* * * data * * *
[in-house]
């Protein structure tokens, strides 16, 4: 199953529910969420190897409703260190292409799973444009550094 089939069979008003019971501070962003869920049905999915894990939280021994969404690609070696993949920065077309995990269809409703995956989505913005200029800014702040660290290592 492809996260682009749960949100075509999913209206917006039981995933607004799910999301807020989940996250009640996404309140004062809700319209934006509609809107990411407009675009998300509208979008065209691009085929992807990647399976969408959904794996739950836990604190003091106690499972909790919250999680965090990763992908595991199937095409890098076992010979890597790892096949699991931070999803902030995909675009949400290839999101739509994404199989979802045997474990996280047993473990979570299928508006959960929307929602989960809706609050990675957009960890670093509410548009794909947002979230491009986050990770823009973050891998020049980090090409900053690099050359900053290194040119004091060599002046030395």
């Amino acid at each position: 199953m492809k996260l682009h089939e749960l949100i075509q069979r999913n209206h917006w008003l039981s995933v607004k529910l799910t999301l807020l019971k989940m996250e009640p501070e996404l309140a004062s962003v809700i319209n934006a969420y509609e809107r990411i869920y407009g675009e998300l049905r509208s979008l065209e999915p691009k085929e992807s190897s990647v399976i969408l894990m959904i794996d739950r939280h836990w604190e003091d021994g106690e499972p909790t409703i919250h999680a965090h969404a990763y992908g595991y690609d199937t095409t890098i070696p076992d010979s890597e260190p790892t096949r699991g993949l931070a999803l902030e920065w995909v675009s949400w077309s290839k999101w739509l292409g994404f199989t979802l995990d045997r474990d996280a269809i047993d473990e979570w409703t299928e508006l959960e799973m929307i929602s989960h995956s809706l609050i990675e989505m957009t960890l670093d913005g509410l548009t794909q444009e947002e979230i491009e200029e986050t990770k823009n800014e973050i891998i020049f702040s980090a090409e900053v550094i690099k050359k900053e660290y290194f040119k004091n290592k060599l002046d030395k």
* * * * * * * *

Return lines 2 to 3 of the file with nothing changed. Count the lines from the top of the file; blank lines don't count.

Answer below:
């Protein structure tokens, strides 16, 4: 199953529910969420190897409703260190292409799973444009550094 089939069979008003019971501070962003869920049905999915894990939280021994969404690609070696993949920065077309995990269809409703995956989505913005200029800014702040660290290592 492809996260682009749960949100075509999913209206917006039981995933607004799910999301807020989940996250009640996404309140004062809700319209934006509609809107990411407009675009998300509208979008065209691009085929992807990647399976969408959904794996739950836990604190003091106690499972909790919250999680965090990763992908595991199937095409890098076992010979890597790892096949699991931070999803902030995909675009949400290839999101739509994404199989979802045997474990996280047993473990979570299928508006959960929307929602989960809706609050990675957009960890670093509410548009794909947002979230491009986050990770823009973050891998020049980090090409900053690099050359900053290194040119004091060599002046030395």
């Amino acid at each position: 199953m492809k996260l682009h089939e749960l949100i075509q069979r999913n209206h917006w008003l039981s995933v607004k529910l799910t999301l807020l019971k989940m996250e009640p501070e996404l309140a004062s962003v809700i319209n934006a969420y509609e809107r990411i869920y407009g675009e998300l049905r509208s979008l065209e999915p691009k085929e992807s190897s990647v399976i969408l894990m959904i794996d739950r939280h836990w604190e003091d021994g106690e499972p909790t409703i919250h999680a965090h969404a990763y992908g595991y690609d199937t095409t890098i070696p076992d010979s890597e260190p790892t096949r699991g993949l931070a999803l902030e920065w995909v675009s949400w077309s290839k999101w739509l292409g994404f199989t979802l995990d045997r474990d996280a269809i047993d473990e979570w409703t299928e508006l959960e799973m929307i929602s989960h995956s809706l609050i990675e989505m957009t960890l670093d913005g509410l548009t794909q444009e947002e979230i491009e200029e986050t990770k823009n800014e973050i891998i020049f702040s980090a090409e900053v550094i690099k050359k900053e660290y290194f040119k004091n290592k060599l002046d030395k």